Last Updated on Dec 19, 2019

Treatment and Precautions of Deep Vein Thrombosis and Flying

Anticoagulants or blood thinners are used to treat deep vein thrombosis.

In case of DVT, the main aim of treatment is to prevent complications such as pulmonary embolism.

Pulmonary embolism can range between mild and severe. Mild PE can be treated through anticoagulation using blood thinners, while severe PE requires additional treatments such as clot busters (thrombolytic therapy) or embolectomy, which is a procedure in which the clot is removed with the help of a catheter or surgery.

A combination of two blood thinners are used in the beginning of anticoagulation therapy. They are heparin, which is administered to the patients through injection and warfarin, which is an oral blood thinner.

Heparin is available in two forms. The traditional unfractionated form has no fixed dose and requires intravenous administration. The recent forms of heparin include the low-molecular forms which are prescribed in accordance to the patientís weight and need to be injected into the patient once or twice on a daily basis. These forms of heparin have begun to replace the traditional forms. The treatment of warfarin is overlapped with heparin treatment until the former becomes effective. The duration of warfarin administration is a controversial area. The present recommendation is a 6-month therapy but it can vary with the patientís needs.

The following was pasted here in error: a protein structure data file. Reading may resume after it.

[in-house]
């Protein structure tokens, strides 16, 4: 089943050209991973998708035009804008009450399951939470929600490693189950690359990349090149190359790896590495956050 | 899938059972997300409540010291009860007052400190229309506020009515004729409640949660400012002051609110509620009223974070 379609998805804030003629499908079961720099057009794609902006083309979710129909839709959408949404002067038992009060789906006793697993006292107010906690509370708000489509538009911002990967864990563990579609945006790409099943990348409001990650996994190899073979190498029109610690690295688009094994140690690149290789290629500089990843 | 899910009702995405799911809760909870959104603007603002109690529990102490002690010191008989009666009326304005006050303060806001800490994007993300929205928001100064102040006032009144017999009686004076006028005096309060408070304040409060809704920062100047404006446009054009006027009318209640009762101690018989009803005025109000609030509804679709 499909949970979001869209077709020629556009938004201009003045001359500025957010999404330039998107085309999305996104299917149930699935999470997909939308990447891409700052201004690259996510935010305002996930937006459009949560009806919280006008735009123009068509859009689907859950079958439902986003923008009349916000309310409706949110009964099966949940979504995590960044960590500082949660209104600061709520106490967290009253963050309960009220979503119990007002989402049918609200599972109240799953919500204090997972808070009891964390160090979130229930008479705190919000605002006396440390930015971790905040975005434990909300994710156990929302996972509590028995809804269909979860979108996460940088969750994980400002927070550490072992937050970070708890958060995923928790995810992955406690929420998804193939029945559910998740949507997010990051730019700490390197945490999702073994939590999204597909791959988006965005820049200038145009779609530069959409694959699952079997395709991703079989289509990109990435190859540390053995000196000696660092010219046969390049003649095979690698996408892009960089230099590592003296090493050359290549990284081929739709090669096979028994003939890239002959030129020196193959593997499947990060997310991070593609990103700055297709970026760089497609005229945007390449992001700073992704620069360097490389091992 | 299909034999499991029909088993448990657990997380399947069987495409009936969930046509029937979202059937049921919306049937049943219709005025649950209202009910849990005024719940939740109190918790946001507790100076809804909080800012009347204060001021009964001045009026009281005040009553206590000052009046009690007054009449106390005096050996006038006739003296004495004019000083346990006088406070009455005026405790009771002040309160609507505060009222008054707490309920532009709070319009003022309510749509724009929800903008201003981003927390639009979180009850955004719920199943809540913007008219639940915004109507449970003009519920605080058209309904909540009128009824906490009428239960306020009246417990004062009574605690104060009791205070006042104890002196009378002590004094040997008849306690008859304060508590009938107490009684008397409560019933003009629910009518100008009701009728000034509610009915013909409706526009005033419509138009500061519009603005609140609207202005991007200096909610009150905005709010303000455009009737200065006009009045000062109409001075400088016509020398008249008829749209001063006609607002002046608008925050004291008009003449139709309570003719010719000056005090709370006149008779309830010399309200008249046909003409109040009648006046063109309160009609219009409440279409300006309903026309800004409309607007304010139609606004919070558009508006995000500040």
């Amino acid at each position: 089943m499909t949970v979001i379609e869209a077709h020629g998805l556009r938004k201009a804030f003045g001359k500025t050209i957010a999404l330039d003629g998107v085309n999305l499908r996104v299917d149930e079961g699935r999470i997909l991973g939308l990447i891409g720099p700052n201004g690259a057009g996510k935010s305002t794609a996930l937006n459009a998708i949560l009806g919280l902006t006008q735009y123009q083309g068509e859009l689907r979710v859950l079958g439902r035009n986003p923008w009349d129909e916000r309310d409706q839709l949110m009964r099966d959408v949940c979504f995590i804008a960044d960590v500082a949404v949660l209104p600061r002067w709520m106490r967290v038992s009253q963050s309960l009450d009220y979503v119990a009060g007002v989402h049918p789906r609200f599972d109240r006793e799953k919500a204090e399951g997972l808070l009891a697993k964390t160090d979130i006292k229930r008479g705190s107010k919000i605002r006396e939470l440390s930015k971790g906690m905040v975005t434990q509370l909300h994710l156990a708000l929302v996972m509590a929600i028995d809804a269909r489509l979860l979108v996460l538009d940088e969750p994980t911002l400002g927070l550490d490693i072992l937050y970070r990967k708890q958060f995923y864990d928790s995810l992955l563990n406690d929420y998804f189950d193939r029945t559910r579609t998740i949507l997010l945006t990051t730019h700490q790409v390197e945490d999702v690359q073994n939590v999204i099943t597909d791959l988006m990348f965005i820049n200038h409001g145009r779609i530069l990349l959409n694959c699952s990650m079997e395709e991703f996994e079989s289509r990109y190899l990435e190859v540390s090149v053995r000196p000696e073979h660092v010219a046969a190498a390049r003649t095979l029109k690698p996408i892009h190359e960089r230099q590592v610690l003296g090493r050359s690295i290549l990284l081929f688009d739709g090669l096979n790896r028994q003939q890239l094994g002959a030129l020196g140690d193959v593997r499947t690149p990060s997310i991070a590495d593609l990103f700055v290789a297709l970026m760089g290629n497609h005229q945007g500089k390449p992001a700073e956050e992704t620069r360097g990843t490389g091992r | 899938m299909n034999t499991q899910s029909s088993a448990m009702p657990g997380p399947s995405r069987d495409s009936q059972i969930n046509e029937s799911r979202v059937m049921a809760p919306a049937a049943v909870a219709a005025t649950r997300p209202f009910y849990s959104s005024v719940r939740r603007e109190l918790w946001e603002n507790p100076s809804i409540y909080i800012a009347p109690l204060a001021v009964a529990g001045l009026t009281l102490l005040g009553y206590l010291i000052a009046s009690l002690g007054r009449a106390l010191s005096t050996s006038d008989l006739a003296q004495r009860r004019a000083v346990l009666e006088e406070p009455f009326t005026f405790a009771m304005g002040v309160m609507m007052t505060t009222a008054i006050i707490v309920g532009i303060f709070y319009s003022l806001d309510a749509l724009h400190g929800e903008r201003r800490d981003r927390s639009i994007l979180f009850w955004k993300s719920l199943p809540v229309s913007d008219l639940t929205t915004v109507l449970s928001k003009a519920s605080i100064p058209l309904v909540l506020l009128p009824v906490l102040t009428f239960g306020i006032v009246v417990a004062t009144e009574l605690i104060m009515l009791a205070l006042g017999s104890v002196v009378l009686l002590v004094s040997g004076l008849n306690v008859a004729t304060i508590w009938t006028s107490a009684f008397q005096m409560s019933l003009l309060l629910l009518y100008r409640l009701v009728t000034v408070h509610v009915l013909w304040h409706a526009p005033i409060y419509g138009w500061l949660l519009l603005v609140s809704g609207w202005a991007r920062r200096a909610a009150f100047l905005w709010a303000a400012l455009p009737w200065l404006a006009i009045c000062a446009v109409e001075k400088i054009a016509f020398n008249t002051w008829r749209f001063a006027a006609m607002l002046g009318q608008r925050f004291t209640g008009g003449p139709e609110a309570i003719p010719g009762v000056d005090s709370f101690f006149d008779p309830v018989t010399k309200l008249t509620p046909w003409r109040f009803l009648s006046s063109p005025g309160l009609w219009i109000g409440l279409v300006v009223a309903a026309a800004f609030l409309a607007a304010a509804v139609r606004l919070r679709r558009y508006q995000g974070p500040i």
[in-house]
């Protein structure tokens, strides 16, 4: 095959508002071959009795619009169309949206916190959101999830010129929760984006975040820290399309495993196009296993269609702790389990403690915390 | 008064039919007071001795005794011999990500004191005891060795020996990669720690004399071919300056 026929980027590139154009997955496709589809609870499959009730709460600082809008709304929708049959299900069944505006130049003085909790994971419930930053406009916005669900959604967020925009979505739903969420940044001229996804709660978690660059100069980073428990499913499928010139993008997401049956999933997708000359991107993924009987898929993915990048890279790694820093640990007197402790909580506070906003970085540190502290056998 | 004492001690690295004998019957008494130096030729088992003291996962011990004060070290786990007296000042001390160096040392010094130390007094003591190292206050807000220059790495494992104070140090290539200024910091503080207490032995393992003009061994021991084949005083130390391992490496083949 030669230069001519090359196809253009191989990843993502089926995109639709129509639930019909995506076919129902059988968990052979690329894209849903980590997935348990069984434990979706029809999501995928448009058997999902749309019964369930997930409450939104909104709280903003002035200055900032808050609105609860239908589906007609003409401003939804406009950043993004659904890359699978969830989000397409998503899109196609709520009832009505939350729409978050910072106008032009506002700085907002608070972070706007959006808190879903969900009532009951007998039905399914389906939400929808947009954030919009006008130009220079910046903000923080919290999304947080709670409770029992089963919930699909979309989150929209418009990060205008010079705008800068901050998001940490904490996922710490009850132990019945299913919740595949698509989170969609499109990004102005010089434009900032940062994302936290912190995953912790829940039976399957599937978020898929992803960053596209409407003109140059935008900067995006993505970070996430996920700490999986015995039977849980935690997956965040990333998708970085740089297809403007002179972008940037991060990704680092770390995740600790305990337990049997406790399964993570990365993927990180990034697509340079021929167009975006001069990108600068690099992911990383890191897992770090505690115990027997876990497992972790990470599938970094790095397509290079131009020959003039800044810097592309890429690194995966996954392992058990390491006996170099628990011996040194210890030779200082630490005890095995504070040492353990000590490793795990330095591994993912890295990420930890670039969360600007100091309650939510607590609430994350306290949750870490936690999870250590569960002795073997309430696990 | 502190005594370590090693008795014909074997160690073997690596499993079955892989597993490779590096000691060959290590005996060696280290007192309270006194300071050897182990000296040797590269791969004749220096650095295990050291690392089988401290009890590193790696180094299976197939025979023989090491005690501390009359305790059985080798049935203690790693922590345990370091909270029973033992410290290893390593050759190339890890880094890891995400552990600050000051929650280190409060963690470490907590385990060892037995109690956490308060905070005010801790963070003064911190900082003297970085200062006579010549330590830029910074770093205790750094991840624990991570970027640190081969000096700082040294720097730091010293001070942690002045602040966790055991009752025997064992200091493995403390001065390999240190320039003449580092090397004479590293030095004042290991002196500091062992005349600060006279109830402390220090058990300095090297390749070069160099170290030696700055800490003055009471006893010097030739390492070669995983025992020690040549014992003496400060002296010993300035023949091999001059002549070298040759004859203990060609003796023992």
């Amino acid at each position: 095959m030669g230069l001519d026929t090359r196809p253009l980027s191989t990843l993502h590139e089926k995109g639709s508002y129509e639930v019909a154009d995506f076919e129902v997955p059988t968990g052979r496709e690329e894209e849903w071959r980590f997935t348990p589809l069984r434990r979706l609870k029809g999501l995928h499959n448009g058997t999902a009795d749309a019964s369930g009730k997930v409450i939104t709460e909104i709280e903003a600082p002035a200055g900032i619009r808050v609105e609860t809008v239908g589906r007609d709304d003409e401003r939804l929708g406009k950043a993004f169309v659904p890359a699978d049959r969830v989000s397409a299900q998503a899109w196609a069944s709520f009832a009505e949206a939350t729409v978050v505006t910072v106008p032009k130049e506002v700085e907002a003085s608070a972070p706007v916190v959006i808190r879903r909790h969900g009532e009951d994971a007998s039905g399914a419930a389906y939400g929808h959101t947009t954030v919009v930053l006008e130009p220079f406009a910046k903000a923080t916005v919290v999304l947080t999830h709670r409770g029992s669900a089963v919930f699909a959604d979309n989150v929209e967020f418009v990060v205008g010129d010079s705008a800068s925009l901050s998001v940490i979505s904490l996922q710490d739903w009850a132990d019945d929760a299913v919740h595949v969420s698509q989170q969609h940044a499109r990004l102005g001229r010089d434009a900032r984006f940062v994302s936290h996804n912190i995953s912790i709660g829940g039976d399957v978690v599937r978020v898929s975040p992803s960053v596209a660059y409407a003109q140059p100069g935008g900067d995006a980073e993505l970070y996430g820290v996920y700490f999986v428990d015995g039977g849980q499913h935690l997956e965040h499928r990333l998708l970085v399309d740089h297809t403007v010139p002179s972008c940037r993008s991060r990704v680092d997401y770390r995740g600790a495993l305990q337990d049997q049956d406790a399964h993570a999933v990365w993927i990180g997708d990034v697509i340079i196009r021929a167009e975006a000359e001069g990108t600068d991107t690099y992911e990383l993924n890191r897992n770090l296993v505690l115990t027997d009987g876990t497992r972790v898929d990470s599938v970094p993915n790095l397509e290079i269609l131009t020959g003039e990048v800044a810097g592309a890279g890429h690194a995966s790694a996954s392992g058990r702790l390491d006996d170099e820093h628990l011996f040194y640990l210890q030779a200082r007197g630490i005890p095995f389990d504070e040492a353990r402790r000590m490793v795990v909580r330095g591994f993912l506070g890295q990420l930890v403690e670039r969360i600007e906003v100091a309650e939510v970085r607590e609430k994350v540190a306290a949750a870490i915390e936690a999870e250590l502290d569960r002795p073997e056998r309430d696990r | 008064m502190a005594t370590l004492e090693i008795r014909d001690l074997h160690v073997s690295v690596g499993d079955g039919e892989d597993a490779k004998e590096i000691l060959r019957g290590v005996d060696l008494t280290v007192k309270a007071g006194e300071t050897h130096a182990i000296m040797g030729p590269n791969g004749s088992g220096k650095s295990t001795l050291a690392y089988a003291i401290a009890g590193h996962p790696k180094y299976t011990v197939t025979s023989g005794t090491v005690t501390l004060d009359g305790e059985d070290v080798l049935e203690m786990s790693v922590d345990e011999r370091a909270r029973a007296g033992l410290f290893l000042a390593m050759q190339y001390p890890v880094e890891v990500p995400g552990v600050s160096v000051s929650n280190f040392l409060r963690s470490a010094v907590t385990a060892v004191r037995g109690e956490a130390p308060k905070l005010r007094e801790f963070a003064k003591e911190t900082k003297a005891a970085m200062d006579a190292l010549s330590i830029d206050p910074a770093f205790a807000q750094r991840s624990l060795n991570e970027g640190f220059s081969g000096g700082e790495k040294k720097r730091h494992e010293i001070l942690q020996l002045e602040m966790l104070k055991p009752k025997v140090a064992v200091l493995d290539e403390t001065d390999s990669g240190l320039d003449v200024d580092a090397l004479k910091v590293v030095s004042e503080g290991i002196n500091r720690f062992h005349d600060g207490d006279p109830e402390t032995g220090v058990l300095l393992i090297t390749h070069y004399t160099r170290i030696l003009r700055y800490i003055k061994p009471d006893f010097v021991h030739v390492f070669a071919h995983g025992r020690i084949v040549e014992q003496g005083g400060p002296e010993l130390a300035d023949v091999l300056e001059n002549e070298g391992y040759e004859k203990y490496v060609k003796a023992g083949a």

Patients may need their International Normalized Ratio (INR) checked every few weeks or months to avoid side effects of warfarin.

A person with PE is usually treated in the hospital while a DVT case can be managed on an out-patient basis.

In individuals who are unable to tolerate anticoagulation or in those for whom anticoagulation fails, a permanent metal filter may be inserted into the inferior vena cava (large vein below heart). This filter would then be able to stop the blood clots from reaching the pulmonary arteries and causing PE.

The drawback is that these filters do not prevent the clotting process and in turn they themselves may cause clots on or below the filter.

Precautions before Air Travel

If you are likely to travel by air, it is better to take precautions if you think you belong to the risk group.

General precautions are listed below:

  • Drink lots of water and avoid dehydration
  • Avoid alcohol and coffee during flight
  • Avoid sleeping pills as it will restrict your mobility
  • Avoid tight underwear and wear clothes that will permit easy movement
  • Keep your leg atop the luggage
  • Donít let your thigh press against seat. Slide forward and stretch your legs
  • Do in-flight exercises whenever possible
  • Take a walk around the cabin when possible
  • Wear stocking if necessary
  • Discuss with your doctor about using blood thinners

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